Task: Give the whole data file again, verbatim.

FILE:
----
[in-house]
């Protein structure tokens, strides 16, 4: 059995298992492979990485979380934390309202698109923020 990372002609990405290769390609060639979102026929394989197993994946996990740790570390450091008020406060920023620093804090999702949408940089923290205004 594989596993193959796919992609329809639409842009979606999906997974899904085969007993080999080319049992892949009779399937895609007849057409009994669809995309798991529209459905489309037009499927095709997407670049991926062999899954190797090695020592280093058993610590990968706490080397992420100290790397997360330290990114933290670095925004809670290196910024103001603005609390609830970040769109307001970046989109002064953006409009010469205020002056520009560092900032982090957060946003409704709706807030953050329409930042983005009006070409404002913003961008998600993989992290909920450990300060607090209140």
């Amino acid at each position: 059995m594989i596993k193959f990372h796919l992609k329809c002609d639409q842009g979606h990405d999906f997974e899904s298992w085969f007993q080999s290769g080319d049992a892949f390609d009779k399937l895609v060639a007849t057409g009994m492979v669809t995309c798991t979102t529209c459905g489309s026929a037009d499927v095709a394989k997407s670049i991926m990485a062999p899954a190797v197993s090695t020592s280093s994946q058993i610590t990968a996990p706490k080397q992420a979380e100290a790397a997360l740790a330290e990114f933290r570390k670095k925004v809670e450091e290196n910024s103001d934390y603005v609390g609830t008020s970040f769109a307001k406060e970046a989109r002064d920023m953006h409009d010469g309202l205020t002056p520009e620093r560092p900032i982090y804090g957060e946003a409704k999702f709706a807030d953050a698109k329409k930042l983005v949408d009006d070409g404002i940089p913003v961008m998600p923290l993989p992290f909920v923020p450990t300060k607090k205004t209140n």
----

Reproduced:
[in-house]
């Protein structure tokens, strides 16, 4: 059995298992492979990485979380934390309202698109923020 990372002609990405290769390609060639979102026929394989197993994946996990740790570390450091008020406060920023620093804090999702949408940089923290205004 594989596993193959796919992609329809639409842009979606999906997974899904085969007993080999080319049992892949009779399937895609007849057409009994669809995309798991529209459905489309037009499927095709997407670049991926062999899954190797090695020592280093058993610590990968706490080397992420100290790397997360330290990114933290670095925004809670290196910024103001603005609390609830970040769109307001970046989109002064953006409009010469205020002056520009560092900032982090957060946003409704709706807030953050329409930042983005009006070409404002913003961008998600993989992290909920450990300060607090209140």
């Amino acid at each position: 059995m594989i596993k193959f990372h796919l992609k329809c002609d639409q842009g979606h990405d999906f997974e899904s298992w085969f007993q080999s290769g080319d049992a892949f390609d009779k399937l895609v060639a007849t057409g009994m492979v669809t995309c798991t979102t529209c459905g489309s026929a037009d499927v095709a394989k997407s670049i991926m990485a062999p899954a190797v197993s090695t020592s280093s994946q058993i610590t990968a996990p706490k080397q992420a979380e100290a790397a997360l740790a330290e990114f933290r570390k670095k925004v809670e450091e290196n910024s103001d934390y603005v609390g609830t008020s970040f769109a307001k406060e970046a989109r002064d920023m953006h409009d010469g309202l205020t002056p520009e620093r560092p900032i982090y804090g957060e946003a409704k999702f709706a807030d953050a698109k329409k930042l983005v949408d009006d070409g404002i940089p913003v961008m998600p923290l993989p992290f909920v923020p450990t300060k607090k205004t209140n």